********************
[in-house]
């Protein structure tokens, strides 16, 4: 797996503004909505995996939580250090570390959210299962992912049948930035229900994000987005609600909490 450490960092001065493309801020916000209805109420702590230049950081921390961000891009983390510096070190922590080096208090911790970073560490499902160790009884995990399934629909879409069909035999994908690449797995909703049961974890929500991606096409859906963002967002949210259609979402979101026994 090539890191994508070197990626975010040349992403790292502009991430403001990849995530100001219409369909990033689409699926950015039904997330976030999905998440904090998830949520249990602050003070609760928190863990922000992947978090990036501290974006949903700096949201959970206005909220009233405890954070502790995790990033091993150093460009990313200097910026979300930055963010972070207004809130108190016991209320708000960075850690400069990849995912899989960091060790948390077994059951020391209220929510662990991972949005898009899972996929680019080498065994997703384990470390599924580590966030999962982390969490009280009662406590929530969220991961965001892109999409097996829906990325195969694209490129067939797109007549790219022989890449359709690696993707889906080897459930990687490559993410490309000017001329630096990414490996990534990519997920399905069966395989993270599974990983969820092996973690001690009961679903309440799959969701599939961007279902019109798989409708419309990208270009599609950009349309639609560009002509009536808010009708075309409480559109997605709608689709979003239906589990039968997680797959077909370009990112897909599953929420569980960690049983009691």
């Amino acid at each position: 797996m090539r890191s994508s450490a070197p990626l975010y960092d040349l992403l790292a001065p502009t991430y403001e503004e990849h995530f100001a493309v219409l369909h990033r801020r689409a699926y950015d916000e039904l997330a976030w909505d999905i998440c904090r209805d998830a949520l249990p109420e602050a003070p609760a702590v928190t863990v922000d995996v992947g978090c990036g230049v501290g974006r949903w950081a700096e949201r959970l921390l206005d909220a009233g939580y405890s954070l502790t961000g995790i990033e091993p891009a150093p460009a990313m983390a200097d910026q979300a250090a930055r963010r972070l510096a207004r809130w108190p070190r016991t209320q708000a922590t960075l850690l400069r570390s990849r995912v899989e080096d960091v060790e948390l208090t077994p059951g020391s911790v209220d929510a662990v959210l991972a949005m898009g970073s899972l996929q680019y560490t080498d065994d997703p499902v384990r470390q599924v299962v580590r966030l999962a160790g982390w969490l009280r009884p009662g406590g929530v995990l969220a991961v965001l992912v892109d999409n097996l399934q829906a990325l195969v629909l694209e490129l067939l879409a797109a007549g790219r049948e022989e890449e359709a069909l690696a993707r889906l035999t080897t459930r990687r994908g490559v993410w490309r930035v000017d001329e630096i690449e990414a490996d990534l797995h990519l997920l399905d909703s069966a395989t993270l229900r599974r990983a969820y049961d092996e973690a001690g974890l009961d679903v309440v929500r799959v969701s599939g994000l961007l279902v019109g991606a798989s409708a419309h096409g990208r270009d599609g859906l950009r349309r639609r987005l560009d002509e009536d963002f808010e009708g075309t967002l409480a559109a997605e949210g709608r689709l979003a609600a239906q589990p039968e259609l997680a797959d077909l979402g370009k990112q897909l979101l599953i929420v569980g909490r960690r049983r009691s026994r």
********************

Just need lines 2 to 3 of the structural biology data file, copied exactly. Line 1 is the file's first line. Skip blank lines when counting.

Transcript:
């Protein structure tokens, strides 16, 4: 797996503004909505995996939580250090570390959210299962992912049948930035229900994000987005609600909490 450490960092001065493309801020916000209805109420702590230049950081921390961000891009983390510096070190922590080096208090911790970073560490499902160790009884995990399934629909879409069909035999994908690449797995909703049961974890929500991606096409859906963002967002949210259609979402979101026994 090539890191994508070197990626975010040349992403790292502009991430403001990849995530100001219409369909990033689409699926950015039904997330976030999905998440904090998830949520249990602050003070609760928190863990922000992947978090990036501290974006949903700096949201959970206005909220009233405890954070502790995790990033091993150093460009990313200097910026979300930055963010972070207004809130108190016991209320708000960075850690400069990849995912899989960091060790948390077994059951020391209220929510662990991972949005898009899972996929680019080498065994997703384990470390599924580590966030999962982390969490009280009662406590929530969220991961965001892109999409097996829906990325195969694209490129067939797109007549790219022989890449359709690696993707889906080897459930990687490559993410490309000017001329630096990414490996990534990519997920399905069966395989993270599974990983969820092996973690001690009961679903309440799959969701599939961007279902019109798989409708419309990208270009599609950009349309639609560009002509009536808010009708075309409480559109997605709608689709979003239906589990039968997680797959077909370009990112897909599953929420569980960690049983009691």
């Amino acid at each position: 797996m090539r890191s994508s450490a070197p990626l975010y960092d040349l992403l790292a001065p502009t991430y403001e503004e990849h995530f100001a493309v219409l369909h990033r801020r689409a699926y950015d916000e039904l997330a976030w909505d999905i998440c904090r209805d998830a949520l249990p109420e602050a003070p609760a702590v928190t863990v922000d995996v992947g978090c990036g230049v501290g974006r949903w950081a700096e949201r959970l921390l206005d909220a009233g939580y405890s954070l502790t961000g995790i990033e091993p891009a150093p460009a990313m983390a200097d910026q979300a250090a930055r963010r972070l510096a207004r809130w108190p070190r016991t209320q708000a922590t960075l850690l400069r570390s990849r995912v899989e080096d960091v060790e948390l208090t077994p059951g020391s911790v209220d929510a662990v959210l991972a949005m898009g970073s899972l996929q680019y560490t080498d065994d997703p499902v384990r470390q599924v299962v580590r966030l999962a160790g982390w969490l009280r009884p009662g406590g929530v995990l969220a991961v965001l992912v892109d999409n097996l399934q829906a990325l195969v629909l694209e490129l067939l879409a797109a007549g790219r049948e022989e890449e359709a069909l690696a993707r889906l035999t080897t459930r990687r994908g490559v993410w490309r930035v000017d001329e630096i690449e990414a490996d990534l797995h990519l997920l399905d909703s069966a395989t993270l229900r599974r990983a969820y049961d092996e973690a001690g974890l009961d679903v309440v929500r799959v969701s599939g994000l961007l279902v019109g991606a798989s409708a419309h096409g990208r270009d599609g859906l950009r349309r639609r987005l560009d002509e009536d963002f808010e009708g075309t967002l409480a559109a997605e949210g709608r689709l979003a609600a239906q589990p039968e259609l997680a797959d077909l979402g370009k990112q897909l979101l599953i929420v569980g909490r960690r049983r009691s026994r």